This piece was written in partnership between Dr Hazel Wallace and Specialist Gastroenterology Dietitian – Cristian Costas.
#1: Coeliac Disease is a gluten allergy or intolerance
Coeliac Disease not an allergy or an intolerance.
It is an autoimmune condition that causes the body to attack itself when gluten is eaten and this causes damage in the small intestine.
In an intolerance, like non-coeliac gluten/wheat sensitivity, symptoms may be similar to those experienced by people with Coeliac Disease, but it is not clear how the immune system might be involved and there does not appear to be damage to the lining of the gut.
In an allergy [wheat allergy for example] there is involvement of the immune system and symptoms can appear outside of the digestive system like in coeliac disease. But there is no gut damage.
#2: People with Coeliac Disease just have to avoid wheat
People with Coeliac Disease have to avoid all foods containing gluten.
Gluten is a protein that is found in wheat, but also in other grains like barley and rye.
Technically oats don’t have gluten but can be contaminated so always choose gluten free oats, but some people are still not able tolerate oats at all due to a similar protein called avenin.
#3: A little bit of gluten won’t do you any harm if you have Coeliac Disease
Unfortunately gluten causes gut damage for people with Coeliac Disease at the smallest level and a tolerance to it cannot be built.
Studies have shown that as much as 1/100th of a slice of bread is enough to cause gut damage for people with Coeliac Disease. Therefore foods that are gluten-free need to have much less than a crumb of gluten to be suitable to eat.
This is also why strict measures to avoid cross contamination [i.e. when gluten comes into contact with gluten-free food in the cooking process] is also super important for those with Coeliac Disease.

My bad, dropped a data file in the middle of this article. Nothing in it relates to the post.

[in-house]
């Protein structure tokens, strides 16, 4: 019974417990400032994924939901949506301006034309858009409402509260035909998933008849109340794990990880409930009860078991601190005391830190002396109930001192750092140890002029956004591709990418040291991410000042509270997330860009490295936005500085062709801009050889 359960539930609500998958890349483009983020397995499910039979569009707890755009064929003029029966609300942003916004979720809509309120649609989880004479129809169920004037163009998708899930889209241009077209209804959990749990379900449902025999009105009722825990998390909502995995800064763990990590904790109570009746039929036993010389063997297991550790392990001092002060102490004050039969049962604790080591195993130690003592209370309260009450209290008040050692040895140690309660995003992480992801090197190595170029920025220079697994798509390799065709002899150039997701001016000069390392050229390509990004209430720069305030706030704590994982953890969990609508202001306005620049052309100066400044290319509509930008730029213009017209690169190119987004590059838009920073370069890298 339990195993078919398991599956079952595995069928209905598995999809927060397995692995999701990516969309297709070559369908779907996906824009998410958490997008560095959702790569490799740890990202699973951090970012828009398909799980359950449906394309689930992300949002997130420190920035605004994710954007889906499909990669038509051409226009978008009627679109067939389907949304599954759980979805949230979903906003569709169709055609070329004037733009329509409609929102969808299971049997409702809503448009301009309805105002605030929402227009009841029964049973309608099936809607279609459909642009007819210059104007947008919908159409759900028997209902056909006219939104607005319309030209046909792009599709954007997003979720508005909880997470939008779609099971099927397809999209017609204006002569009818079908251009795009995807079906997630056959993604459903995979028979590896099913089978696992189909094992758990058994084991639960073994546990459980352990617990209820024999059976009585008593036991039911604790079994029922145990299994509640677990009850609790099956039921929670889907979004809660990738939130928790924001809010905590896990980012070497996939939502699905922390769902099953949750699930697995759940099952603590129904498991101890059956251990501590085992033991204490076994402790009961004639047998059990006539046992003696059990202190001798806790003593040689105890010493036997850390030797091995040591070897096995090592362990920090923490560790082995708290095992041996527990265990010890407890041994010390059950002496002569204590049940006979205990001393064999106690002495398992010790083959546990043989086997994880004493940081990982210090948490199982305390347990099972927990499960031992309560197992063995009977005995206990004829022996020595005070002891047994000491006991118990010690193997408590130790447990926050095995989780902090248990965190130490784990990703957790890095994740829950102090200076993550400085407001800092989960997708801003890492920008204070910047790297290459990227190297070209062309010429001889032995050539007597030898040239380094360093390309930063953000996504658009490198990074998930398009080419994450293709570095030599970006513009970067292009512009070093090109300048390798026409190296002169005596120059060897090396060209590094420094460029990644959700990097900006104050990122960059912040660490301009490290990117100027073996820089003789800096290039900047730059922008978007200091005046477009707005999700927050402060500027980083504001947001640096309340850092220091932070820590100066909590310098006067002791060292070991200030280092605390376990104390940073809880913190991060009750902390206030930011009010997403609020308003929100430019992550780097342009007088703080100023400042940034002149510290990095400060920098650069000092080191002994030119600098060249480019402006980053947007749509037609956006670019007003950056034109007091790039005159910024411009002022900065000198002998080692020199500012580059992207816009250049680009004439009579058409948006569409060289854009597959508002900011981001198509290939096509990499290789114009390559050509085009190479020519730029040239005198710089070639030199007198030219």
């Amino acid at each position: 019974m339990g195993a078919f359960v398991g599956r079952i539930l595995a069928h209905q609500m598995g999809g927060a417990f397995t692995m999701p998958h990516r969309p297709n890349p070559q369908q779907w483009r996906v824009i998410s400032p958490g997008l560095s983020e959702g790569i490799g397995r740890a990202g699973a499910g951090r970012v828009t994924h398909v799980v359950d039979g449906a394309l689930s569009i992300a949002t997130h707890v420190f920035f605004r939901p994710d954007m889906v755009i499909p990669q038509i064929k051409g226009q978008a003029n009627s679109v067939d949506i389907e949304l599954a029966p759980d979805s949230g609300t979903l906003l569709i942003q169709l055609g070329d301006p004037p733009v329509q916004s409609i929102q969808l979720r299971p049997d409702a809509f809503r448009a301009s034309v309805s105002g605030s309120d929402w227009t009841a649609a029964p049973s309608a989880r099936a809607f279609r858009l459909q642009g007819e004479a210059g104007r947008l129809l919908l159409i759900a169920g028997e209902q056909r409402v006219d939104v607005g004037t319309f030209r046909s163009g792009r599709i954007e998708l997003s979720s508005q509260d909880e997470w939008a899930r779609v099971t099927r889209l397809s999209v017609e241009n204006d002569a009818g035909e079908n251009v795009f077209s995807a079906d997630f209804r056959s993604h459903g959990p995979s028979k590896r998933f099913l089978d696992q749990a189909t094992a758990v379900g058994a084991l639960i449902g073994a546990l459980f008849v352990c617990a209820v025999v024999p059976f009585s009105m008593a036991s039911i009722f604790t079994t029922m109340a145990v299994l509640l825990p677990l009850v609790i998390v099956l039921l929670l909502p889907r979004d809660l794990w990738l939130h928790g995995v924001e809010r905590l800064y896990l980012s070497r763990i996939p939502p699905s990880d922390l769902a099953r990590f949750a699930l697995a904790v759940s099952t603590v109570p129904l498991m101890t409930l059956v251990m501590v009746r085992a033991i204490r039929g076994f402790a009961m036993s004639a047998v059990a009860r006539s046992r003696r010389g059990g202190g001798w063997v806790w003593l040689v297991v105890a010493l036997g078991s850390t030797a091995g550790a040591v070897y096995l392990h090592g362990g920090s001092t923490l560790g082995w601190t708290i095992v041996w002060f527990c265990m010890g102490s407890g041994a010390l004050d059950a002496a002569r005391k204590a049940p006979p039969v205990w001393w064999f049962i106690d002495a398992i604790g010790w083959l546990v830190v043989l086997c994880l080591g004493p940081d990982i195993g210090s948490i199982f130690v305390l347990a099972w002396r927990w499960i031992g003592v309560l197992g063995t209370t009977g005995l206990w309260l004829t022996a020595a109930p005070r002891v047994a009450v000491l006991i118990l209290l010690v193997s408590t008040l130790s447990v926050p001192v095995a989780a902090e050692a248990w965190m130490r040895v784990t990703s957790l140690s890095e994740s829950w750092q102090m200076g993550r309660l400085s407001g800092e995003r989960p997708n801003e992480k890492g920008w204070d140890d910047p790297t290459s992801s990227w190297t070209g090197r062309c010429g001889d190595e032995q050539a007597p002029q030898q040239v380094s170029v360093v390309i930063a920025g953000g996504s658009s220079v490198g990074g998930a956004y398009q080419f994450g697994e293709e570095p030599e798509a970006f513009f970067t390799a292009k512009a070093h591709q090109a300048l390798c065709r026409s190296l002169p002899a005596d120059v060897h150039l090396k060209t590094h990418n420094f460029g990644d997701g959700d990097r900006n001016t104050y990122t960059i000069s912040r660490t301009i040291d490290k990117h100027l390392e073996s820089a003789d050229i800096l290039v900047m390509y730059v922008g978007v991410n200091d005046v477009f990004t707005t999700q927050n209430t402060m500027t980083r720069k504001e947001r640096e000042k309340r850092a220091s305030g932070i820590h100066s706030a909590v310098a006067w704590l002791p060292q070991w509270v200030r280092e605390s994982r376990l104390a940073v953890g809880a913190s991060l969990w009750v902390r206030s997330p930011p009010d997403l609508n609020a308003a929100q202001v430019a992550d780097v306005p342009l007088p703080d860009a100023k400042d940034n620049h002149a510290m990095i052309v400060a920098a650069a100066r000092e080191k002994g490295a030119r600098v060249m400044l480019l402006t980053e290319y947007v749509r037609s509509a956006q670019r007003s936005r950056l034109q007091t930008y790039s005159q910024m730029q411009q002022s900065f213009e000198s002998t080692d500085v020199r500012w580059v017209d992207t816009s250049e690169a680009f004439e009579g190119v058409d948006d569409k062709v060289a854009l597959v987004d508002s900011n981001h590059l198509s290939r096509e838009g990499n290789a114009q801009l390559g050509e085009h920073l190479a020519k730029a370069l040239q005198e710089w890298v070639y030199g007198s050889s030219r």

#4: Coeliac only affects people from European origin
Coeliac Disease affects people across the whole world.
In fact prevalence around the world is estimated to be similar to the UK – around 1 in 100 people. Some countries may have higher or lower prevalence rates but on average for most countries the data on it is 1%.
There is a genetic component, the risk is about 10% for those with a first degree relative with Coeliac Disease.
#5: You have to have digestive symptoms to have Coeliac Disease
You definitely do not. In fact many people present with the non-digestive symptoms of Coeliac Disease which can include:
- mouth ulcers
- skin rashes
- loss of sensation of fingers and toes
- unexplained weight loss
- vitamin and mineral deficiencies
- …amongst others
Not everybody gets all of the symptoms and the symptoms are not always severe. In fact, 20% of people with Coeliac Disease don’t have any symptoms.
#6: You only get diagnosed with Coeliac Disease as a child
Coeliac Disease can affect people at any point in their life, whether they are a child or an adult.
In fact most people [about 50%] are diagnosed between the age of 40-60.
Unfortunately, it is also a lifelong condition which you do not grow out of.